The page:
Desert Day Hiking Tips #4: Energize With Food
As much as I love eating gourmet at the campsite, on hikes it is important to pack foods that are easy to transport and filled with energy. On a side note, desert hiking tips and techniques related to eating make me smile! LOL 🙂 Try dried fruit, nuts, granola bars, jerky, tuna packs in sealed pouches … think ready-to-eat, lightweight, non-perishable and no cooking required. Then go all-out gourmet when you get back to camp! Also, if you are stopping to eat a leisurely lunch, look for a spot with some shade and give your body a rest from the sun. Oh, one more thing … if you need camp cooking ideas and recipes for the campsite … you know I have them here!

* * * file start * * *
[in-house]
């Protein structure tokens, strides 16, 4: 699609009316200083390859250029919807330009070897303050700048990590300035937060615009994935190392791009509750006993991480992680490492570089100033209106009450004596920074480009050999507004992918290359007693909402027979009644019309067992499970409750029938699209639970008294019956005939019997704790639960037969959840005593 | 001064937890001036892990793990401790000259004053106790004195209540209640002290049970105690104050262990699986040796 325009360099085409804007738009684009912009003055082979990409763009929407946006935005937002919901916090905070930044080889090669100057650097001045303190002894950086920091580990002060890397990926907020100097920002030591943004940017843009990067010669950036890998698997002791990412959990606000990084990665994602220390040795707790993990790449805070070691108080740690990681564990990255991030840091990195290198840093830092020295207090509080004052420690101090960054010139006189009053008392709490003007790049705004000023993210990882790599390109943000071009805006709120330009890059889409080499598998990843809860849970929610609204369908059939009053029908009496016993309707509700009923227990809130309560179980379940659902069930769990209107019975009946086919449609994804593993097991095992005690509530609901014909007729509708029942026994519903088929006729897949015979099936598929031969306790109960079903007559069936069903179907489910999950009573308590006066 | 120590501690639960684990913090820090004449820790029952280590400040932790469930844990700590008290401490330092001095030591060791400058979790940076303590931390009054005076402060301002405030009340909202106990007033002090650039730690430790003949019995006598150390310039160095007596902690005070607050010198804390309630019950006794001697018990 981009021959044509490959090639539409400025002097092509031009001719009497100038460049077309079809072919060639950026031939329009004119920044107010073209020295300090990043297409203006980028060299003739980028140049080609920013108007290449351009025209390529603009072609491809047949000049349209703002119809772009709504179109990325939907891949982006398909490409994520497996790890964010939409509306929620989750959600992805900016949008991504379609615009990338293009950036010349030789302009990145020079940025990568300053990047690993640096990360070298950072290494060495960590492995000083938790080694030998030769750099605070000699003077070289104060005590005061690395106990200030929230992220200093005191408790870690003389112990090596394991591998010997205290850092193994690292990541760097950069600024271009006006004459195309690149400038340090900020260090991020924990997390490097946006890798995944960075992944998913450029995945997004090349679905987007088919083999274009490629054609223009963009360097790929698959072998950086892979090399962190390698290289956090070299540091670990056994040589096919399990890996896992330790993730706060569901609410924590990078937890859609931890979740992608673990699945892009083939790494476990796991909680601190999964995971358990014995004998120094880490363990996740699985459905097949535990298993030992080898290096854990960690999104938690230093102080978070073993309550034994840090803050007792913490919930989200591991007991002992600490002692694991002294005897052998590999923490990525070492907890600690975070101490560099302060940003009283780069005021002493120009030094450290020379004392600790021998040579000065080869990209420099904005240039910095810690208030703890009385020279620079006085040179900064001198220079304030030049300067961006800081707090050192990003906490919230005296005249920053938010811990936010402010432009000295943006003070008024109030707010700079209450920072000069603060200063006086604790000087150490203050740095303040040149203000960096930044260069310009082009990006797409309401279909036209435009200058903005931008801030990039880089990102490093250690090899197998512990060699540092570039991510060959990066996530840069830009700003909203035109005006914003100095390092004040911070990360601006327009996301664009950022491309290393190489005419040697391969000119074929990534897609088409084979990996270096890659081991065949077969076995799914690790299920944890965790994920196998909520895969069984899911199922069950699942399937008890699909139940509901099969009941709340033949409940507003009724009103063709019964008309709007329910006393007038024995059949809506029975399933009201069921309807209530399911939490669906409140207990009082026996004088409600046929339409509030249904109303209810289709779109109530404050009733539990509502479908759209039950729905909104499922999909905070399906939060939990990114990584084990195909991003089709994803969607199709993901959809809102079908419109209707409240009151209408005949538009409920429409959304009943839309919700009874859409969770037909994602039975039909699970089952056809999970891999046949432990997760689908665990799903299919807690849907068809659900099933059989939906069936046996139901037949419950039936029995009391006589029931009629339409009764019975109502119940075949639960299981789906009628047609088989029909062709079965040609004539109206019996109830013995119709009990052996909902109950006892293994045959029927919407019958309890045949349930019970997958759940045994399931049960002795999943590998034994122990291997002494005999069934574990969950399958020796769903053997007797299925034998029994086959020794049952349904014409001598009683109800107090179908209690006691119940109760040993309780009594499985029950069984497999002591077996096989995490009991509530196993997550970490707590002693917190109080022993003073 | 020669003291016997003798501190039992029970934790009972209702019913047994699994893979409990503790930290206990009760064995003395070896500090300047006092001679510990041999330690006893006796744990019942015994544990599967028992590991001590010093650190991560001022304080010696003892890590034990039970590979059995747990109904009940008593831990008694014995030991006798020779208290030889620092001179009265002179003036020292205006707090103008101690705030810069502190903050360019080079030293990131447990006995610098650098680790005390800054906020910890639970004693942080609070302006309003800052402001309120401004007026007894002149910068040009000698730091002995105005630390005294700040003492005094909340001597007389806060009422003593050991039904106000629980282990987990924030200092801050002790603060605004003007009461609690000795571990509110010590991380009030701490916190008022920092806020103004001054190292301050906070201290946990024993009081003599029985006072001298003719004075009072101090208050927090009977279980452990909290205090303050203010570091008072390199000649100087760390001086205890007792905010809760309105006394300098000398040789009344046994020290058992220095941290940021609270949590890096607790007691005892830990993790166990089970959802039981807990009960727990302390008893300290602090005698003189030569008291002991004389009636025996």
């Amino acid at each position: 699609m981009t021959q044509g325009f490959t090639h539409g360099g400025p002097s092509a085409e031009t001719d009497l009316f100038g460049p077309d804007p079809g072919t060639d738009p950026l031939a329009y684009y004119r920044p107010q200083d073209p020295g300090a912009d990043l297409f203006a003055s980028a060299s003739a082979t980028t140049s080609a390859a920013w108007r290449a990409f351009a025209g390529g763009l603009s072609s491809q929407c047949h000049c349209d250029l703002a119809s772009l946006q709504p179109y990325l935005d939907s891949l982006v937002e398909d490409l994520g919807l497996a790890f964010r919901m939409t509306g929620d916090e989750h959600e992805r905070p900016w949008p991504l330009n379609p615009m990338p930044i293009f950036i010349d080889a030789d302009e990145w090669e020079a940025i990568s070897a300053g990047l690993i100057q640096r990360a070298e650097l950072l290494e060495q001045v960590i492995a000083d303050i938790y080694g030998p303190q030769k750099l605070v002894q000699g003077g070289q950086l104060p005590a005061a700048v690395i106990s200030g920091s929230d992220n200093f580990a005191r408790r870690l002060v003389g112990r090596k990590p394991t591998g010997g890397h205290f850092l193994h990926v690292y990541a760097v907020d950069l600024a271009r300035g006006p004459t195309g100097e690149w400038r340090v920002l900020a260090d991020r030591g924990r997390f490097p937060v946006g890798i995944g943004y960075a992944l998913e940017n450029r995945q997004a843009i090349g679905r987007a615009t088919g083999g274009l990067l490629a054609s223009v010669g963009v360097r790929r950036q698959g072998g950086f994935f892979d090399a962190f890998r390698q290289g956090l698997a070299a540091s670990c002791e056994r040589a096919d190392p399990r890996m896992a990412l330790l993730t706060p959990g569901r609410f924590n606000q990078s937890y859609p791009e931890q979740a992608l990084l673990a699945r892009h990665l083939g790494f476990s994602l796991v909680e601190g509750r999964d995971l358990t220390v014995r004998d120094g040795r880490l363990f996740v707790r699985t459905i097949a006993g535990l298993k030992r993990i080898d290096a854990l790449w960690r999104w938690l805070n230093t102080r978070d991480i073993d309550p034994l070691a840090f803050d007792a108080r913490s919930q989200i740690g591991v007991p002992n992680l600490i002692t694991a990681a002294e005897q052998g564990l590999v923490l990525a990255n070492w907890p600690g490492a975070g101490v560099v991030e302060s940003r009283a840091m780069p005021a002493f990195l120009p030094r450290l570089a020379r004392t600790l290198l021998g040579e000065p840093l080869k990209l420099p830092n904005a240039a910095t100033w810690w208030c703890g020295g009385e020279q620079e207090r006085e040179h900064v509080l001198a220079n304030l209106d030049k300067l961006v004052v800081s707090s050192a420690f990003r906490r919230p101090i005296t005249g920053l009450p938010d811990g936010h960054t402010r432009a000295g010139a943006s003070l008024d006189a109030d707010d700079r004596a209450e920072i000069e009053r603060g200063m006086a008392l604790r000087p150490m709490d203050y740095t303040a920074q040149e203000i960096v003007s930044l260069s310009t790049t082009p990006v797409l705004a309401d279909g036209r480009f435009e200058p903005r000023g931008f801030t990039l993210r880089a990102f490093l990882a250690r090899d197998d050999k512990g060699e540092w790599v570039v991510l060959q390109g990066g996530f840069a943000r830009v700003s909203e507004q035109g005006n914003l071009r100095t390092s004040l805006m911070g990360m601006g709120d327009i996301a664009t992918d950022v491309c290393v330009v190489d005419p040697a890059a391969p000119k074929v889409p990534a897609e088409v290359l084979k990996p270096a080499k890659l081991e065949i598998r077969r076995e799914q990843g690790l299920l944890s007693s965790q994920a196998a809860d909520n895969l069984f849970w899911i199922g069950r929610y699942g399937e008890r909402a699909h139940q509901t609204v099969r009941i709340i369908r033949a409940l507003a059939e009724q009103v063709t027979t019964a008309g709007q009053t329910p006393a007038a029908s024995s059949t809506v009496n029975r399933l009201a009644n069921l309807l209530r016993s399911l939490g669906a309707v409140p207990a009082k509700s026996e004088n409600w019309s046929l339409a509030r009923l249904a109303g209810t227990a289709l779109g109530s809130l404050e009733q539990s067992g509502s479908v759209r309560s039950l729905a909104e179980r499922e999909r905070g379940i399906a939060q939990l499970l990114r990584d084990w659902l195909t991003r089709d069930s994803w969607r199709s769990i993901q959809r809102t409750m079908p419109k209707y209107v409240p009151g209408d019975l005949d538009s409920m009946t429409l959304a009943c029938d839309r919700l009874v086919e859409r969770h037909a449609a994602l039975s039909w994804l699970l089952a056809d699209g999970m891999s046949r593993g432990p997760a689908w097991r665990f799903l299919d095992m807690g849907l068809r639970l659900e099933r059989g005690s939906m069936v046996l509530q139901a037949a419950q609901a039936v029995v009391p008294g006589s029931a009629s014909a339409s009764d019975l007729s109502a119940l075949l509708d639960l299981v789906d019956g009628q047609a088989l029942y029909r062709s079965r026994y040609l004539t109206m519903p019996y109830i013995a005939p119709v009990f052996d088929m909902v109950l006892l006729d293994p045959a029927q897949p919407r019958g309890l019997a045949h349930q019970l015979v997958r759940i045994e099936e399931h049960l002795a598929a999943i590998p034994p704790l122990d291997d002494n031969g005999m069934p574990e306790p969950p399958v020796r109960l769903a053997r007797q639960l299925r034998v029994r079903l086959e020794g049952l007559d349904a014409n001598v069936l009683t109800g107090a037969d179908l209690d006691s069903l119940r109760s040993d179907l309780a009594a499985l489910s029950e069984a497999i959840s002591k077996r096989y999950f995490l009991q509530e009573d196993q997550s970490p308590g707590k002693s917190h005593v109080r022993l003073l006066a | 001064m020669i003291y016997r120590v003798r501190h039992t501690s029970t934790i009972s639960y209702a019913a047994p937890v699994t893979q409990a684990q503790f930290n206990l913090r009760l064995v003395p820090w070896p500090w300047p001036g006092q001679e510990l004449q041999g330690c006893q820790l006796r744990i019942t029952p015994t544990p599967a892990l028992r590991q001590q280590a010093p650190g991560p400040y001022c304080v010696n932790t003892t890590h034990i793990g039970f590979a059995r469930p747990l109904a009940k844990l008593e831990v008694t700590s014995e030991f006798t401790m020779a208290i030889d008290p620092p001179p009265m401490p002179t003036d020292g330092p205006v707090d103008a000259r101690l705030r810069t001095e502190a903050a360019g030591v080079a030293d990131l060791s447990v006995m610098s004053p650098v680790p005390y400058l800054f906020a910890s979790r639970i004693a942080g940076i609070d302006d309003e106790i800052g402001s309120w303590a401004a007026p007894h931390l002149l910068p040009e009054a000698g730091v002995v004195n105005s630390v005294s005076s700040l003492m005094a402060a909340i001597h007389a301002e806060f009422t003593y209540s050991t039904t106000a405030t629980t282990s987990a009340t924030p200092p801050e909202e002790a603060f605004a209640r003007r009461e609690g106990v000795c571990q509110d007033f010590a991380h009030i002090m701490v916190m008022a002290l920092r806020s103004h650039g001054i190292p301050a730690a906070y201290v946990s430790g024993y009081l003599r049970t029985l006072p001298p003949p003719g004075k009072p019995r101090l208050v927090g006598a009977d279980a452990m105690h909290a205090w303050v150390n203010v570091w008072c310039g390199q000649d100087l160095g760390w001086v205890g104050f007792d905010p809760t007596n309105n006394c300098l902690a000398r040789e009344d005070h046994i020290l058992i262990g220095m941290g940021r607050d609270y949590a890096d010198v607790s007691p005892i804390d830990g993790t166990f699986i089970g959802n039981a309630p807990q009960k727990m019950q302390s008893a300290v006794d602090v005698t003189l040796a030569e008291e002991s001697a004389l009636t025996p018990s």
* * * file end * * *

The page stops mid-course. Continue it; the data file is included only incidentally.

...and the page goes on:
Desert Day Hiking Tips #5: Wear Good Hiking Boots
If fashion-forward is your thing, that’s ok as long as your desert hiking boots are function-forward too. Good footwear is a must! That includes hiking boots with solid soles, superior traction and ankle support. Desert hiking usually includes mountains, rocks and sometimes loose gravel with the potential to be slippery when wet or dry. Also, if you encounter a rattlesnake along your desert hike, don’t freak out. If they hear you coming, they will shake their rattle giving you fair warning to hear them and pass at a safe distance. They usually don’t strike unless they are provoked or frightened. If that happens, they usually bite near the ankle. You will be REALLY HAPPY you are wearing hiking boots that cover your ankles if you encounter one of those things! Invest in your boots … your feet (and ankles) will thank you for it. 😉